Rebecca Spilke walked slowly to the lectern at Sutton Place Synagogue. Taking a deep breath, the petite, brown-haired 26-year-old spoke of her love for Benjamin Blutstein.
"I was almost excited to come here; I was expecting to see Ben," she confided to the audience of about 200.
But Ben would not be at the East Side synagogue. Nor would eight others who were killed with him on July 31when a terrorist bomb exploded in the Frank Sinatra cafeteria at Hebrew University’s Mount Scopus campus.
Spilke, a staffer at Columbia University’s Hillel, read a love letter to Blutstein she wrote after his death.
She was among the friends and relatives of the victims who spoke at an intensely emotional memorial last Thursday sponsored by the American Friends of the Hebrew University.
Photos of the nine victims were displayed behind small yahrzeit candles.
Robert Coulter came from his Massachusetts home to deliver a moving tribute to his oldest daughter, Janis, 36, the university’s assistant director of academic affairs.
Janis Ruth Coulter, a convert to Judaism who had been living in the Midwood section of Brooklyn, had been chaperoning a group of American overseas students when the bomb, attributed to Hamas, went off.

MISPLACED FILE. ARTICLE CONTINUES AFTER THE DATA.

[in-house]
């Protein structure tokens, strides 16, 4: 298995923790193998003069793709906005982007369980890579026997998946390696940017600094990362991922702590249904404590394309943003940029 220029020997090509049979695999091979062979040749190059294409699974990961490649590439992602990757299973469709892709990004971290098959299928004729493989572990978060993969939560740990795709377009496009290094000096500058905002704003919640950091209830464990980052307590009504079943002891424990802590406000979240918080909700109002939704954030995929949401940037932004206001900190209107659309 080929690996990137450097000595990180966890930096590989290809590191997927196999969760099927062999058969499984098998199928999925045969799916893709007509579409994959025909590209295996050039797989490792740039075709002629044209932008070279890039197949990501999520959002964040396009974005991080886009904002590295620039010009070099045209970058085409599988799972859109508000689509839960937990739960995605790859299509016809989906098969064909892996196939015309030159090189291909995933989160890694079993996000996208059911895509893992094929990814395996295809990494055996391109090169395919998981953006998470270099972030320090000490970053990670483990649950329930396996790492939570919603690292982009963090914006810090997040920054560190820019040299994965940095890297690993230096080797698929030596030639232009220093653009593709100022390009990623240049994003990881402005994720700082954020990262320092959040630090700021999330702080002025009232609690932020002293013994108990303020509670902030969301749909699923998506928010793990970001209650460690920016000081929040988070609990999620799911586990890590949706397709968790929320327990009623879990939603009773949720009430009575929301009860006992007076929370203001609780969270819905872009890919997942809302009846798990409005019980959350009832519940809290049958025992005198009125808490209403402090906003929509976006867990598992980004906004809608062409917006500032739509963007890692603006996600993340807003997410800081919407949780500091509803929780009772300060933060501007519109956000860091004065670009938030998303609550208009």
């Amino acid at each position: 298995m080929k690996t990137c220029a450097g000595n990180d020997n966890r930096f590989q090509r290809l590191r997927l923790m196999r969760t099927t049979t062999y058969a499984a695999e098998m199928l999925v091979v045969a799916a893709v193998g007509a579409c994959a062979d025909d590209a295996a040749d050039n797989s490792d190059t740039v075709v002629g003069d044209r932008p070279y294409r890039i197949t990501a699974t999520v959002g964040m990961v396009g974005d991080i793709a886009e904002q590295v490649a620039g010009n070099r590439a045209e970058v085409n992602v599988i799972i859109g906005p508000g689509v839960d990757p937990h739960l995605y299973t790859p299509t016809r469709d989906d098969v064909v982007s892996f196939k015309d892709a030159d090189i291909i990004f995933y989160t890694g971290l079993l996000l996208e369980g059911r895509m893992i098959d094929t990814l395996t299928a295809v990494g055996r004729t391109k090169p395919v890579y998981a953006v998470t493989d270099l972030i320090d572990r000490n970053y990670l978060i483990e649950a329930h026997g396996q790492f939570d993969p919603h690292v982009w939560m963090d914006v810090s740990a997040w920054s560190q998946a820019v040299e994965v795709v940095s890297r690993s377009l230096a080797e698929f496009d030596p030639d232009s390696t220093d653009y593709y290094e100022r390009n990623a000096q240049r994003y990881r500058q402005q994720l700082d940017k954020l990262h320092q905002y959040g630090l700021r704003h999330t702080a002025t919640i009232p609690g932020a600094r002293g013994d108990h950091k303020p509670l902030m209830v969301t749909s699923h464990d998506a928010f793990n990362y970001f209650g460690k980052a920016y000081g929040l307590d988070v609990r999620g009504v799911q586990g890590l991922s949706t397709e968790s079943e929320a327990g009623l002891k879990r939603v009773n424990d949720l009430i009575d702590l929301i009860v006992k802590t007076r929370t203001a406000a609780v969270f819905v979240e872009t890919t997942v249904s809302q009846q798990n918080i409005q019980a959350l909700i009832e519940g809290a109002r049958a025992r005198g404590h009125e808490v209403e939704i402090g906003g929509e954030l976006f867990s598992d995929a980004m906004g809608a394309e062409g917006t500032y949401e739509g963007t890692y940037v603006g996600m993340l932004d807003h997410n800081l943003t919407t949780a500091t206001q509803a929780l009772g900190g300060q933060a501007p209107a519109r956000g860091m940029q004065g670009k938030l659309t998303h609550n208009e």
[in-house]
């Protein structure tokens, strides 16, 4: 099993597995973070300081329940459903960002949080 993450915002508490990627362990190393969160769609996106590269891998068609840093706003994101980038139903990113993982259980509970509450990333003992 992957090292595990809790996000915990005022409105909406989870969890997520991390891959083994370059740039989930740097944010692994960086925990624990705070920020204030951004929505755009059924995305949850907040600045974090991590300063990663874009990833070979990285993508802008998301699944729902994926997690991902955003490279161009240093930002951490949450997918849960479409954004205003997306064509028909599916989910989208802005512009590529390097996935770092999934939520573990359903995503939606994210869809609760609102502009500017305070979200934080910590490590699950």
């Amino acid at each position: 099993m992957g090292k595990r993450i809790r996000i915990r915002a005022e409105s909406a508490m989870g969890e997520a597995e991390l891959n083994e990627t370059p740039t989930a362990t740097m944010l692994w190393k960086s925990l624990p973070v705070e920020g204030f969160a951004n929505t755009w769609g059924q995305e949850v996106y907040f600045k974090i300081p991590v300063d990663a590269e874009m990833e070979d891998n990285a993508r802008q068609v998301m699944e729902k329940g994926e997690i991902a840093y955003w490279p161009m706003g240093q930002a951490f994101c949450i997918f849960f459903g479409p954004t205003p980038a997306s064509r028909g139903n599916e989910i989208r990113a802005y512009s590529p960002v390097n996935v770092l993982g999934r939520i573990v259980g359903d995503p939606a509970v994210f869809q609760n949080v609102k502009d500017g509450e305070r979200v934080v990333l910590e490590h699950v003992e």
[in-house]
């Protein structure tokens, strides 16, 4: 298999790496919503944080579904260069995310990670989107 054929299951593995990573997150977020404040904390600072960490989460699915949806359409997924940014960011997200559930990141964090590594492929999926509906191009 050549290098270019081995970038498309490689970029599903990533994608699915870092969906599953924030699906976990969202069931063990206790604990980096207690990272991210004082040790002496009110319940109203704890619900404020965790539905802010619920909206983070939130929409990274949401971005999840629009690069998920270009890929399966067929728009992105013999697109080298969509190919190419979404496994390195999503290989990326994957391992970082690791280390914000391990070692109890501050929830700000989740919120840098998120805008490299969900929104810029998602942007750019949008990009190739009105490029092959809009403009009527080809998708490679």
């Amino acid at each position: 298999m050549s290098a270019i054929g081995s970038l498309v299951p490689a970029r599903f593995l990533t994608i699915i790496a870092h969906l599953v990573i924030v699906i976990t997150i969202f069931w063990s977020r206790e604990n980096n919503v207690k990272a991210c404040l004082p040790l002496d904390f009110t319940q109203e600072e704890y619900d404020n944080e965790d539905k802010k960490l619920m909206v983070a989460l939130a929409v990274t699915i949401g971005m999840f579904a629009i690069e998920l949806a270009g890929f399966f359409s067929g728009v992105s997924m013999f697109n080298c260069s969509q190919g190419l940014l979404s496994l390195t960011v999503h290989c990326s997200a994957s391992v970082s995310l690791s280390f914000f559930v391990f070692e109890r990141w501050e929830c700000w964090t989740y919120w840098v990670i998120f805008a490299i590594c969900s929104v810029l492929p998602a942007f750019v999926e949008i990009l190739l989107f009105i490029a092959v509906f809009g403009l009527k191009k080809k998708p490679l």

Coulter talked about a loving, generous, thoughtful daughter who, after his wife died of cancer, "adopted me."
Right before she left for Israel, "I told her to stay in the hotel or on campus where it’s safe," Coulter said.
Younger sister Dianne, who called her sister her best friend and tower of strength, said Janis fell in love with Jewish history "and was hooked."
She quoted a recent e-mail in which Janis noted that "life goes on, with us or without us."
Israel’s consul general in New York, Alon Pinkas, said he spent the best years of his life at Hebrew University.
He said the terrorist attack there was in some ways more excruciating than others because it was also an attack on the values of tolerance and friendship espoused by the multinational Mount Scopus campus, which includes Arab students and professors from 55 nations.
"This was done by people who don’t have a Hebrew University because they choose not to have [it]," Pinkas declared.
Ira Lee Sorkin, president of American Friends of Hebrew University, announced the establishment of scholarships "in perpetuity" in the names of the victims. He read letters of condolence from President George W. Bush and Mayor Michael Bloomberg.
Cantor Dov Keren chanted the prayer of healing, and Rabbi Schranz read the Mourner’s Kaddish.